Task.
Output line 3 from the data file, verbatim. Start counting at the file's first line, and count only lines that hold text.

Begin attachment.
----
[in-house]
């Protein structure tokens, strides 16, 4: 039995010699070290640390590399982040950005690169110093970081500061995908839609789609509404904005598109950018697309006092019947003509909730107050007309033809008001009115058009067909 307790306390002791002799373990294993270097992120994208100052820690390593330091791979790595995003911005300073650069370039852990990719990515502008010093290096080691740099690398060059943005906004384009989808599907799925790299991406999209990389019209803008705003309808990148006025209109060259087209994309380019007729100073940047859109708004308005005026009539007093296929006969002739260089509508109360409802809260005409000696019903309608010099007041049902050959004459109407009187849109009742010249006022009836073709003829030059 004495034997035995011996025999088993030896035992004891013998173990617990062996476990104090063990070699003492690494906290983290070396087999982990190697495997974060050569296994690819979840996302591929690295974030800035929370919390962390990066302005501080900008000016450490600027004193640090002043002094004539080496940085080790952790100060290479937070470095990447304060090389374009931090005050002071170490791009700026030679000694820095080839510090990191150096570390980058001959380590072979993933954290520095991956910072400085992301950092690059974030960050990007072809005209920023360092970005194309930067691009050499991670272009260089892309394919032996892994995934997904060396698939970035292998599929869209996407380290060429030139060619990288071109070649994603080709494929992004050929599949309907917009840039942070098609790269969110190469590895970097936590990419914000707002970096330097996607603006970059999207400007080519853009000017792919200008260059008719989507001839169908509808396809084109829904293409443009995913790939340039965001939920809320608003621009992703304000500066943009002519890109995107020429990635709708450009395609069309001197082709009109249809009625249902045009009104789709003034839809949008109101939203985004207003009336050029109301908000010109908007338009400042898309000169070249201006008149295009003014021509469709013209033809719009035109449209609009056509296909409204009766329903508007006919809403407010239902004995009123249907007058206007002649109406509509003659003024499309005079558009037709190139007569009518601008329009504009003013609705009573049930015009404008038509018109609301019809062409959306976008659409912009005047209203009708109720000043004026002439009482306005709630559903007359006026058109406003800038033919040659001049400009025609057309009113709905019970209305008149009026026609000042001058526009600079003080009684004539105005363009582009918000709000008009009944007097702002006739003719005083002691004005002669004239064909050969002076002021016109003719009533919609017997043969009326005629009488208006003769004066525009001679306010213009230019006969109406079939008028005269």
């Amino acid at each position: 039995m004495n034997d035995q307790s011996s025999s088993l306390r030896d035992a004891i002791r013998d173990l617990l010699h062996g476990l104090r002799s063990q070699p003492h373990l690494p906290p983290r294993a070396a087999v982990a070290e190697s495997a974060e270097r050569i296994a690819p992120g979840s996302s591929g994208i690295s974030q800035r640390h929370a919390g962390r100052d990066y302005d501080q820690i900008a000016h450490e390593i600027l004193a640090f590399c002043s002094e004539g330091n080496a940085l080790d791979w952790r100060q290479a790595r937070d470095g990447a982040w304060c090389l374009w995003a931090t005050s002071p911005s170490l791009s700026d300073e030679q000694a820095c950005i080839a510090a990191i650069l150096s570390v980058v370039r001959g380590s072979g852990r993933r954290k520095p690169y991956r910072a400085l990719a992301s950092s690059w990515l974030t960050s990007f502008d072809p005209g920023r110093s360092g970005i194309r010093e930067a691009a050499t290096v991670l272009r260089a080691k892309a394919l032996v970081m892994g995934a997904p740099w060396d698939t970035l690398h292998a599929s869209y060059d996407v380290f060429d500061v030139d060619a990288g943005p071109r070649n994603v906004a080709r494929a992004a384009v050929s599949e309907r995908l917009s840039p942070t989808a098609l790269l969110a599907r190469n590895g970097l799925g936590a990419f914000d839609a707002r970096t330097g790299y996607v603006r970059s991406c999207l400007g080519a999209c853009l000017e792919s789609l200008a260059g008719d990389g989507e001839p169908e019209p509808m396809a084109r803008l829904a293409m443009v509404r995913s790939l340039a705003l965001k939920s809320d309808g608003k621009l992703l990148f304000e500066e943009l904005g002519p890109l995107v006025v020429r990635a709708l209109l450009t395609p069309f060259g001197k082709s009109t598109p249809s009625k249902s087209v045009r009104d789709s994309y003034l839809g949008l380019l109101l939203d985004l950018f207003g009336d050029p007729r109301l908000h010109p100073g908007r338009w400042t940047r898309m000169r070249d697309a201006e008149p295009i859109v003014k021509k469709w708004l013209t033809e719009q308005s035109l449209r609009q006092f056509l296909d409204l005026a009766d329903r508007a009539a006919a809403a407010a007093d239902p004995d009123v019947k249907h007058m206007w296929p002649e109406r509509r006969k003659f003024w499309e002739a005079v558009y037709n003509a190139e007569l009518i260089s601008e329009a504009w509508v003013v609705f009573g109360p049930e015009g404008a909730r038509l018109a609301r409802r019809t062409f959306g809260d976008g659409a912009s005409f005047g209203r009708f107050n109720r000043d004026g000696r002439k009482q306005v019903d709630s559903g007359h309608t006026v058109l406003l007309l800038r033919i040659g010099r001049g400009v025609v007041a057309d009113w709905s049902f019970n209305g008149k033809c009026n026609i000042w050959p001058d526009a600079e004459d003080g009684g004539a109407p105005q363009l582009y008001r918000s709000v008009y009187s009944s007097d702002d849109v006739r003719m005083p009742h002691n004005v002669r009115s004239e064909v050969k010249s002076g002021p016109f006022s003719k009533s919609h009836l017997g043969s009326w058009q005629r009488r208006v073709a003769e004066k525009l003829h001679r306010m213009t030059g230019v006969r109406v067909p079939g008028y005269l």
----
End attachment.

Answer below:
């Amino acid at each position: 039995m004495n034997d035995q307790s011996s025999s088993l306390r030896d035992a004891i002791r013998d173990l617990l010699h062996g476990l104090r002799s063990q070699p003492h373990l690494p906290p983290r294993a070396a087999v982990a070290e190697s495997a974060e270097r050569i296994a690819p992120g979840s996302s591929g994208i690295s974030q800035r640390h929370a919390g962390r100052d990066y302005d501080q820690i900008a000016h450490e390593i600027l004193a640090f590399c002043s002094e004539g330091n080496a940085l080790d791979w952790r100060q290479a790595r937070d470095g990447a982040w304060c090389l374009w995003a931090t005050s002071p911005s170490l791009s700026d300073e030679q000694a820095c950005i080839a510090a990191i650069l150096s570390v980058v370039r001959g380590s072979g852990r993933r954290k520095p690169y991956r910072a400085l990719a992301s950092s690059w990515l974030t960050s990007f502008d072809p005209g920023r110093s360092g970005i194309r010093e930067a691009a050499t290096v991670l272009r260089a080691k892309a394919l032996v970081m892994g995934a997904p740099w060396d698939t970035l690398h292998a599929s869209y060059d996407v380290f060429d500061v030139d060619a990288g943005p071109r070649n994603v906004a080709r494929a992004a384009v050929s599949e309907r995908l917009s840039p942070t989808a098609l790269l969110a599907r190469n590895g970097l799925g936590a990419f914000d839609a707002r970096t330097g790299y996607v603006r970059s991406c999207l400007g080519a999209c853009l000017e792919s789609l200008a260059g008719d990389g989507e001839p169908e019209p509808m396809a084109r803008l829904a293409m443009v509404r995913s790939l340039a705003l965001k939920s809320d309808g608003k621009l992703l990148f304000e500066e943009l904005g002519p890109l995107v006025v020429r990635a709708l209109l450009t395609p069309f060259g001197k082709s009109t598109p249809s009625k249902s087209v045009r009104d789709s994309y003034l839809g949008l380019l109101l939203d985004l950018f207003g009336d050029p007729r109301l908000h010109p100073g908007r338009w400042t940047r898309m000169r070249d697309a201006e008149p295009i859109v003014k021509k469709w708004l013209t033809e719009q308005s035109l449209r609009q006092f056509l296909d409204l005026a009766d329903r508007a009539a006919a809403a407010a007093d239902p004995d009123v019947k249907h007058m206007w296929p002649e109406r509509r006969k003659f003024w499309e002739a005079v558009y037709n003509a190139e007569l009518i260089s601008e329009a504009w509508v003013v609705f009573g109360p049930e015009g404008a909730r038509l018109a609301r409802r019809t062409f959306g809260d976008g659409a912009s005409f005047g209203r009708f107050n109720r000043d004026g000696r002439k009482q306005v019903d709630s559903g007359h309608t006026v058109l406003l007309l800038r033919i040659g010099r001049g400009v025609v007041a057309d009113w709905s049902f019970n209305g008149k033809c009026n026609i000042w050959p001058d526009a600079e004459d003080g009684g004539a109407p105005q363009l582009y008001r918000s709000v008009y009187s009944s007097d702002d849109v006739r003719m005083p009742h002691n004005v002669r009115s004239e064909v050969k010249s002076g002021p016109f006022s003719k009533s919609h009836l017997g043969s009326w058009q005629r009488r208006v073709a003769e004066k525009l003829h001679r306010m213009t030059g230019v006969r109406v067909p079939g008028y005269l």